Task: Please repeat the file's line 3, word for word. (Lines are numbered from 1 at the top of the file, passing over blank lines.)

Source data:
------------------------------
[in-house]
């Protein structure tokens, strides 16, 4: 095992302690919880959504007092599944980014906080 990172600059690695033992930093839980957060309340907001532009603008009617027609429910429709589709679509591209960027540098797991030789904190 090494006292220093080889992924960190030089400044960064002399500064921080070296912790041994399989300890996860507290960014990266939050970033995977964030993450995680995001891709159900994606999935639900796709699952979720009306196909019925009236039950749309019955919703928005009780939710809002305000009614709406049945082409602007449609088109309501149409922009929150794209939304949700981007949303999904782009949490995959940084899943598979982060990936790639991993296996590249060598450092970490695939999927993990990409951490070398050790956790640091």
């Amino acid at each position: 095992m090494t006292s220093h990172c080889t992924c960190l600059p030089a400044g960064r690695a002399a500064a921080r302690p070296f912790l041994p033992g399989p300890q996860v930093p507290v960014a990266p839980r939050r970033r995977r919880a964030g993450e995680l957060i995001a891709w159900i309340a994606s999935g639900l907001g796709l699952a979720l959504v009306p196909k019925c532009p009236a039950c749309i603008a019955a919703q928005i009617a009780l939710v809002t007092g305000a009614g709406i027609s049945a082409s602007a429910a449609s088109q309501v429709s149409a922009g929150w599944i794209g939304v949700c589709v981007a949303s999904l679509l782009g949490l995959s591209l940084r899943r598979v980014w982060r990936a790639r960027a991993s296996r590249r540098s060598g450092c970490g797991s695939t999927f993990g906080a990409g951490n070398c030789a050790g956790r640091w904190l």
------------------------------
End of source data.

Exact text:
């Amino acid at each position: 095992m090494t006292s220093h990172c080889t992924c960190l600059p030089a400044g960064r690695a002399a500064a921080r302690p070296f912790l041994p033992g399989p300890q996860v930093p507290v960014a990266p839980r939050r970033r995977r919880a964030g993450e995680l957060i995001a891709w159900i309340a994606s999935g639900l907001g796709l699952a979720l959504v009306p196909k019925c532009p009236a039950c749309i603008a019955a919703q928005i009617a009780l939710v809002t007092g305000a009614g709406i027609s049945a082409s602007a429910a449609s088109q309501v429709s149409a922009g929150w599944i794209g939304v949700c589709v981007a949303s999904l679509l782009g949490l995959s591209l940084r899943r598979v980014w982060r990936a790639r960027a991993s296996r590249r540098s060598g450092c970490g797991s695939t999927f993990g906080a990409g951490n070398c030789a050790g956790r640091w904190l």